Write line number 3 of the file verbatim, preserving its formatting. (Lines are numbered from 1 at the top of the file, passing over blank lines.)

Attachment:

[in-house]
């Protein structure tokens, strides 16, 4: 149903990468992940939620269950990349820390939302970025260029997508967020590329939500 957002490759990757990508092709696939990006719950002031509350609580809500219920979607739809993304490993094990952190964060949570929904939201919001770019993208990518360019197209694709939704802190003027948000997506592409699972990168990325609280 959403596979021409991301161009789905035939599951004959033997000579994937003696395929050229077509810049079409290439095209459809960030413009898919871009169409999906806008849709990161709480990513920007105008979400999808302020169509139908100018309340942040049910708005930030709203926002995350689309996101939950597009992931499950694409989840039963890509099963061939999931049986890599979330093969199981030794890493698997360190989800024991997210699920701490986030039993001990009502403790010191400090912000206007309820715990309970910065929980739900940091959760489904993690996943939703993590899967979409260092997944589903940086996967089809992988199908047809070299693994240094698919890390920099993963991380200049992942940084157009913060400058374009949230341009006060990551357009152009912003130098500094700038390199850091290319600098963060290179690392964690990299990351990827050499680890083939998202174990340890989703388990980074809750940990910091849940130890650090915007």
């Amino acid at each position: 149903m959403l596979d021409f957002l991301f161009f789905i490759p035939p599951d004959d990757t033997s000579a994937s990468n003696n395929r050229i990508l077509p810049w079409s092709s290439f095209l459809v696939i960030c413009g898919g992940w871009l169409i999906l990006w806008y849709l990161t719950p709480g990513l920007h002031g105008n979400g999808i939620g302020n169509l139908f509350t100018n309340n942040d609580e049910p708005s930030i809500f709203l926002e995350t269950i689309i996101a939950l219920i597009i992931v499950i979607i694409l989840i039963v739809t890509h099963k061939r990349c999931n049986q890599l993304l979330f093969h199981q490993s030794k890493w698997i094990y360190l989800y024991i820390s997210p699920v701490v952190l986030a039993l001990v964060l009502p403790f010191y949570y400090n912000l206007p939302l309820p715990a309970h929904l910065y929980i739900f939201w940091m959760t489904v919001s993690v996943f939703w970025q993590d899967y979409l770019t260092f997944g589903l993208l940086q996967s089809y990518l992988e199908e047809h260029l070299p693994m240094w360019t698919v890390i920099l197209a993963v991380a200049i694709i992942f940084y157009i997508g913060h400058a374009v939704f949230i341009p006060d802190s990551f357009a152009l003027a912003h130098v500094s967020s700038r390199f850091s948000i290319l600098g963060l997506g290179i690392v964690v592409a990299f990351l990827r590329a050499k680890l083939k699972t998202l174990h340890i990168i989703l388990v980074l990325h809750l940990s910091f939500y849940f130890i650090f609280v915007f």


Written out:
């Amino acid at each position: 149903m959403l596979d021409f957002l991301f161009f789905i490759p035939p599951d004959d990757t033997s000579a994937s990468n003696n395929r050229i990508l077509p810049w079409s092709s290439f095209l459809v696939i960030c413009g898919g992940w871009l169409i999906l990006w806008y849709l990161t719950p709480g990513l920007h002031g105008n979400g999808i939620g302020n169509l139908f509350t100018n309340n942040d609580e049910p708005s930030i809500f709203l926002e995350t269950i689309i996101a939950l219920i597009i992931v499950i979607i694409l989840i039963v739809t890509h099963k061939r990349c999931n049986q890599l993304l979330f093969h199981q490993s030794k890493w698997i094990y360190l989800y024991i820390s997210p699920v701490v952190l986030a039993l001990v964060l009502p403790f010191y949570y400090n912000l206007p939302l309820p715990a309970h929904l910065y929980i739900f939201w940091m959760t489904v919001s993690v996943f939703w970025q993590d899967y979409l770019t260092f997944g589903l993208l940086q996967s089809y990518l992988e199908e047809h260029l070299p693994m240094w360019t698919v890390i920099l197209a993963v991380a200049i694709i992942f940084y157009i997508g913060h400058a374009v939704f949230i341009p006060d802190s990551f357009a152009l003027a912003h130098v500094s967020s700038r390199f850091s948000i290319l600098g963060l997506g290179i690392v964690v592409a990299f990351l990827r590329a050499k680890l083939k699972t998202l174990h340890i990168i989703l388990v980074l990325h809750l940990s910091f939500y849940f130890i650090f609280v915007f």